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Research Finds Tipping Point (Hint: It’s 25%) For Large-Scale Social Change

By | CHIBEblog

When organizations turn a blind eye to sexual harassment in the workplace, how many people need to take a stand before the behavior is no longer seen as normal? According to a new paper published to be published tomorrow in Science(link is external), there is a quantifiable answer: roughly 25% of people need to take a stand before large-scale social change occurs. This idea of a social tipping point applies to standards in the workplace, and any type of movement or initiative. Online, people develop norms about everything from what type of content is acceptable to post on social media, to how…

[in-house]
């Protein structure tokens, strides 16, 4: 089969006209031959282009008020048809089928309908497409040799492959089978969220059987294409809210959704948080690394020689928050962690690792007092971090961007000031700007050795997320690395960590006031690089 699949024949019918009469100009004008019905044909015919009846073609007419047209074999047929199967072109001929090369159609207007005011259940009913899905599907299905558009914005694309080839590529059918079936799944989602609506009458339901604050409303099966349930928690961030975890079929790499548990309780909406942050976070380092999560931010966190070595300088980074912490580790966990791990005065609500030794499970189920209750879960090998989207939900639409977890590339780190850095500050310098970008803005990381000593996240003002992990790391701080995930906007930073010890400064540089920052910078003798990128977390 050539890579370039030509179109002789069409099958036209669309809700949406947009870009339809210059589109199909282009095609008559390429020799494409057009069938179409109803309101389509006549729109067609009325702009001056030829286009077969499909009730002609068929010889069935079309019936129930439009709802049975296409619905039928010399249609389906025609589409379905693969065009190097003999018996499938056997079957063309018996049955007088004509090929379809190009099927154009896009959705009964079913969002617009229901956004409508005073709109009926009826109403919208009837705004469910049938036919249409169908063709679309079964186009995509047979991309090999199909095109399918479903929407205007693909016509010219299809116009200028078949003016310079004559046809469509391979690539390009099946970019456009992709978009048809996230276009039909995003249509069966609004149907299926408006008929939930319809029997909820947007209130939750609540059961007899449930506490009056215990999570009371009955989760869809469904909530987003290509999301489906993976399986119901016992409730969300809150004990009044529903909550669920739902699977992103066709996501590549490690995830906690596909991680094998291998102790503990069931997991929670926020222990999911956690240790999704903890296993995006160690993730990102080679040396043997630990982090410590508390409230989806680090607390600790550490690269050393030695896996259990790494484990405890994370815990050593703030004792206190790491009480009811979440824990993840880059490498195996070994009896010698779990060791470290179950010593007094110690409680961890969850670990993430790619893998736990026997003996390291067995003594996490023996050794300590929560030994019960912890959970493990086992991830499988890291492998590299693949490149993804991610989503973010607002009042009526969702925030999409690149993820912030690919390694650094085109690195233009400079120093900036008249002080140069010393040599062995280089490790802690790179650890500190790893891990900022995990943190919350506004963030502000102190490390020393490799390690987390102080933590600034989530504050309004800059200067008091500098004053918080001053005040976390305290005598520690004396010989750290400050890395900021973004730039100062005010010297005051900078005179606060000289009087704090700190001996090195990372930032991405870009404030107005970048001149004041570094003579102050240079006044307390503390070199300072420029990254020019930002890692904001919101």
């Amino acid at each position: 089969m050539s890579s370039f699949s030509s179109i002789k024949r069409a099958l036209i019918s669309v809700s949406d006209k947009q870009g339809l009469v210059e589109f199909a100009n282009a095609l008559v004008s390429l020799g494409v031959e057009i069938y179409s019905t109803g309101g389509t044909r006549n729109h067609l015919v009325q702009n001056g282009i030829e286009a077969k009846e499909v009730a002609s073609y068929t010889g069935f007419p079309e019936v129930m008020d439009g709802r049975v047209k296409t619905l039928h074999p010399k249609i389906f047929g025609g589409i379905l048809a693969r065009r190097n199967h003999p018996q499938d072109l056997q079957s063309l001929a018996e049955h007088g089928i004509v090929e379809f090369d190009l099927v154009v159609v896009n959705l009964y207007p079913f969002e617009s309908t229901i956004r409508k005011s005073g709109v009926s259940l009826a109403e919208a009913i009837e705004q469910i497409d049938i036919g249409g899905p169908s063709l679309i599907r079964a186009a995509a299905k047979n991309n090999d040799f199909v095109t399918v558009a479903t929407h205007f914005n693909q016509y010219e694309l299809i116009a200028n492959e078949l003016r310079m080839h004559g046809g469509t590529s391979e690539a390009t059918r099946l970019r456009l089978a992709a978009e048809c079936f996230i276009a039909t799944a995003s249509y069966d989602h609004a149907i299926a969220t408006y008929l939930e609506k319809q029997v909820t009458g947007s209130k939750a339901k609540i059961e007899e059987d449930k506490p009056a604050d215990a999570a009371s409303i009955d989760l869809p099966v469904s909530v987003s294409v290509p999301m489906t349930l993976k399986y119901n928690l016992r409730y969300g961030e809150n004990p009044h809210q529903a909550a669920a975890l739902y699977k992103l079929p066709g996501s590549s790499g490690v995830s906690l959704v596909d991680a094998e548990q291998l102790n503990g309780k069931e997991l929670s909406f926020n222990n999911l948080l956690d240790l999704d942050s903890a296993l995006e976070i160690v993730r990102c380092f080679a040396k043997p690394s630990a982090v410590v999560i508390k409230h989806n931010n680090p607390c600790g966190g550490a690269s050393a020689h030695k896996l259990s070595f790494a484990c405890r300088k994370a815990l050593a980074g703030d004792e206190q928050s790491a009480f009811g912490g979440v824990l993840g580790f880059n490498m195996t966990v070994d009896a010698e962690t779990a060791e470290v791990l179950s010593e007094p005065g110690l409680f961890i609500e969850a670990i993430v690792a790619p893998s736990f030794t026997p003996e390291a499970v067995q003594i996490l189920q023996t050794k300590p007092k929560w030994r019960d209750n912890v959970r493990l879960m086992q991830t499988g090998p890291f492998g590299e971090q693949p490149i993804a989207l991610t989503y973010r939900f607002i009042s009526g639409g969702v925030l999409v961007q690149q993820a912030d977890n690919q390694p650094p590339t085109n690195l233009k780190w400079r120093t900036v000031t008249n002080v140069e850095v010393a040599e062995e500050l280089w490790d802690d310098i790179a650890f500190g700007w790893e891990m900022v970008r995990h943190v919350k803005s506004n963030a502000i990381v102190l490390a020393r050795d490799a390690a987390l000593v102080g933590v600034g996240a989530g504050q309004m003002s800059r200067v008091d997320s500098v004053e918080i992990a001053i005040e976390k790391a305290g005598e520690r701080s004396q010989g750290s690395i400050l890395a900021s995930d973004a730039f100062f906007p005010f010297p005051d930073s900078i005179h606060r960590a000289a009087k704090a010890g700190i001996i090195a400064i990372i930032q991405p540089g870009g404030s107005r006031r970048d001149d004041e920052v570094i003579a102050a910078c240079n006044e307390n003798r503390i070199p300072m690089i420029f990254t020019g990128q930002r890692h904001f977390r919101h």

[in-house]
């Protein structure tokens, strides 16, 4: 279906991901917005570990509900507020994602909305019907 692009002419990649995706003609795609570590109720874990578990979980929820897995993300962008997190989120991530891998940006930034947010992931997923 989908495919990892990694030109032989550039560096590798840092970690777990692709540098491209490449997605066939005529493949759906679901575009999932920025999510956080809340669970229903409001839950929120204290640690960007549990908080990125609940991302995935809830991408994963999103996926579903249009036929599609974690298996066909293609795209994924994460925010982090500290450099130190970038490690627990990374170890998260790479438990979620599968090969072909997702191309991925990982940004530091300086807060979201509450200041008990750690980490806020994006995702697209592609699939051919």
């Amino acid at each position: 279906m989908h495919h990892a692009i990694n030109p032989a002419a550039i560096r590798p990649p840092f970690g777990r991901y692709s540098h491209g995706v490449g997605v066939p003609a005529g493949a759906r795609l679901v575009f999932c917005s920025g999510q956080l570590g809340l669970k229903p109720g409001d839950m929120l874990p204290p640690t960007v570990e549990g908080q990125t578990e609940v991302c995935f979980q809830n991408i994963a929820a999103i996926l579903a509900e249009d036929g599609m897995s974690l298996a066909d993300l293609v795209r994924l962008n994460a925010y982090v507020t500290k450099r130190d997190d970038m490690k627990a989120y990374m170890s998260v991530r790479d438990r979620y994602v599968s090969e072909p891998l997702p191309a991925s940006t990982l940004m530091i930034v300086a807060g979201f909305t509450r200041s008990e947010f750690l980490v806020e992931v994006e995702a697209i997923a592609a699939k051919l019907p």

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Smoking Cessation in the Workplace: What Works?

By | CHIBEblog

My colleagues and I, including Kevin Volpp and Michael Harhay, recently published results of a large smoking cessation trial in the New England Journal of Medicine. We tested the real-world effectiveness of offering five strategies for quitting smoking among all known smokers at 54 U.S. companies (over 6,000 employees), regardless of their interest in quitting. The results reflect what employers, insurers, or others offering similar programs might expect to see. I want to share some thoughts on the trial, including what we can and cannot conclude, and answer some questions I’ve heard so far. Scott D. Halpern, MD, PhD, Associate Professor of Medicine, Epidemiology, and Medical Ethics…